A million bullets, almost as large as a person, flying at you from all directions. The source of these dangerous flying projectiles: turrets.
Obduction is, at it’s simplest, a game about what would happen if you were abducted. What would you do if you found yourself on a distant planet, without a clue?
From the people who brought you Myst and Riven, Obduction is a return to Cyan, Inc.’s beginnings. With the use of current technology, they hope to bring the same experience to today’s generation.
When did you get started with playing games, and what was the first game you remember?
The first computer game: that would be on an IBM 360 at the University of New Mexico when I was in Jr. High – a college friend brought me with him. The game was called Lunar Lander. There were no graphics – it was simply a matter of a line of text (1 line for each second of the simulation) that had the speed, height, amount of fuel. You would then enter the number of pounds of fuel to burn, push return, and get the next line (the next second.) It was like magic to me – and I was forever hooked.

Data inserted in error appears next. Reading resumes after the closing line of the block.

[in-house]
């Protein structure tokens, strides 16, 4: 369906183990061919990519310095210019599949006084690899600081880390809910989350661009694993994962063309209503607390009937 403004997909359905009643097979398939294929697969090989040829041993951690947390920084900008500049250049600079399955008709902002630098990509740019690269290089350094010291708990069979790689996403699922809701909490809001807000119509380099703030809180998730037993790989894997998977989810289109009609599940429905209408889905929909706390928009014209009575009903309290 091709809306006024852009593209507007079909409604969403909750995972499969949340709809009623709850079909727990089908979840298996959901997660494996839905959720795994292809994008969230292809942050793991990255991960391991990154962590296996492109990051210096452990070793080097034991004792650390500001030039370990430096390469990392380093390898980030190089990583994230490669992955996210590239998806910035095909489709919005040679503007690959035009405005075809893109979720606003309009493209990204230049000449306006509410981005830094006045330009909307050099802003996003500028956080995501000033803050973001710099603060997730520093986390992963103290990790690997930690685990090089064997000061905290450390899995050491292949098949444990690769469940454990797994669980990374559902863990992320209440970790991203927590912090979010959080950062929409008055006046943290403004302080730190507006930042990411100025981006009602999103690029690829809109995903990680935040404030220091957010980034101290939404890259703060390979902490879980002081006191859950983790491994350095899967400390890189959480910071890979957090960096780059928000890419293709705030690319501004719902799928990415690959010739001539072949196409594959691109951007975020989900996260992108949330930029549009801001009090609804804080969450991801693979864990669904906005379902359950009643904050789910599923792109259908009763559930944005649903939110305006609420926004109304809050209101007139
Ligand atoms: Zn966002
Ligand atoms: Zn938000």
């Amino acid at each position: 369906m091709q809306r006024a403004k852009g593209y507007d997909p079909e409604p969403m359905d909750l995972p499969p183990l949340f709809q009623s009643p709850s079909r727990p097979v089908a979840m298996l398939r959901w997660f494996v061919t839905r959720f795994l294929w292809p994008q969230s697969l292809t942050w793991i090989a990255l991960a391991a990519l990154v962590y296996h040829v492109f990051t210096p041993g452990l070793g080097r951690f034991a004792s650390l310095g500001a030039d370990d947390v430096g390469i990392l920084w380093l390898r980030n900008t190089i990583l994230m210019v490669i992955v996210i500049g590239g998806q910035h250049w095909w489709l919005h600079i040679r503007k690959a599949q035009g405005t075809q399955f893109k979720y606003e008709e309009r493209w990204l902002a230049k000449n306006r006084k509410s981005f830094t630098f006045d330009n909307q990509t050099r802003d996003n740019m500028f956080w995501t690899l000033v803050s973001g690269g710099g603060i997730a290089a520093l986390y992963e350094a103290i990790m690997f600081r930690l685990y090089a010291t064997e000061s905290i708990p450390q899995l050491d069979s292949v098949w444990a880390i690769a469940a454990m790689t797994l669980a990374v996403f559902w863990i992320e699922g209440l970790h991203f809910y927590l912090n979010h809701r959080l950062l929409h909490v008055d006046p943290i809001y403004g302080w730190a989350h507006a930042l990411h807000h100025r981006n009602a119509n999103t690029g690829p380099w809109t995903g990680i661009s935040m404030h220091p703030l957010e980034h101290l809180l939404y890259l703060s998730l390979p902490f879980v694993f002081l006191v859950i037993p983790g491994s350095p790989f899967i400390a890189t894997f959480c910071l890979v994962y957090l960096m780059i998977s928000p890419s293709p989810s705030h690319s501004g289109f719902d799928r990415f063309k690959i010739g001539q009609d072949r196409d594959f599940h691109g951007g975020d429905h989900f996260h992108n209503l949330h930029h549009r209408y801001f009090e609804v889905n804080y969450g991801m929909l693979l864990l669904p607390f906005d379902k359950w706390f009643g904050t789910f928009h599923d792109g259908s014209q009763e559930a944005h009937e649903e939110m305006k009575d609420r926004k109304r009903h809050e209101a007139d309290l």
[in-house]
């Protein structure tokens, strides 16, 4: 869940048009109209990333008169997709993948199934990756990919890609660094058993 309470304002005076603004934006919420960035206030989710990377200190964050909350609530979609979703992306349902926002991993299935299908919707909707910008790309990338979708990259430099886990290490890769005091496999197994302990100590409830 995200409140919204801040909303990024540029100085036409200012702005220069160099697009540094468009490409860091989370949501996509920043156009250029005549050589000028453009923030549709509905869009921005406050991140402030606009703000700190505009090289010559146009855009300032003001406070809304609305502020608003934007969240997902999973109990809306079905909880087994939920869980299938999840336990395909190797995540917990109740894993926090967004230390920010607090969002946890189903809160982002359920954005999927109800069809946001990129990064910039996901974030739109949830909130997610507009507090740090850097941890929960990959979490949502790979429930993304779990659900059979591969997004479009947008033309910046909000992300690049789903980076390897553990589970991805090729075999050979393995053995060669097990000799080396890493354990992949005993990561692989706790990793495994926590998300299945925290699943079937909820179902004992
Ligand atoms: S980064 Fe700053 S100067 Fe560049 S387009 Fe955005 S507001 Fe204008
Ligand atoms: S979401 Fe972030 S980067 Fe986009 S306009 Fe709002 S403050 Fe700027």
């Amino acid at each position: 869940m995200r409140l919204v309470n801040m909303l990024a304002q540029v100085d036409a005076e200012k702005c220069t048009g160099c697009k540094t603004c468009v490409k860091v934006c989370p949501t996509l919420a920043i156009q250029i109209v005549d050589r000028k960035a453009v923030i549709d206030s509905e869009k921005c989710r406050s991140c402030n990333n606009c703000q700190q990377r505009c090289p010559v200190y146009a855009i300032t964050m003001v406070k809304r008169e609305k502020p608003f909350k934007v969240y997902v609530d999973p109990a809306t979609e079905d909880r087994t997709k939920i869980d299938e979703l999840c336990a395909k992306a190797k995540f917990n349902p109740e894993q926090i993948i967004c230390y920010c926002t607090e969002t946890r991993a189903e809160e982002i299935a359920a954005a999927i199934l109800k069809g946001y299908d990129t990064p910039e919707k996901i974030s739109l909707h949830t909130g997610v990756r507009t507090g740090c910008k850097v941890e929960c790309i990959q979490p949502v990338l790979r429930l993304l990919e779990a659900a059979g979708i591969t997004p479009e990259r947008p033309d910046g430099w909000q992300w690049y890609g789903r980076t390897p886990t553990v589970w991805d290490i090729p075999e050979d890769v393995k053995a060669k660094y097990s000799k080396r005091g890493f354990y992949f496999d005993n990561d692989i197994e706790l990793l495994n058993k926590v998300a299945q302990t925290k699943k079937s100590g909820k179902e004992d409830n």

How did you get started with developing games?
After being mesmerized by the Lunar Lander game I was determined to decipher this magic computing box. I bought a BASIC programming manual and spent everyday after school in the University computer centre. The first actual game I wrote was tic-tac-toe. There were many after that – including Starsky (you’re driving a Ford Torino with a bomb in the trunk as far from the centre of town as quickly as you can), and Swarms (you’re in charge of defending the US from killer bees that are gradually spreading.)
Those games sound awesome, do they still exist in any form?
I have a forty year old mag tape in a box somewhere with all my old directories. The Swarms game won a National student programming contest in ’76, and it was then published in a magazine called Creative Computing – they actually used to print pages of source code that could then be typed in and “run”. So there is still a printed copy of that game somewhere.
That is pretty cool on how they used to print code, I am guessing games didn’t have as many lines of code as they have today?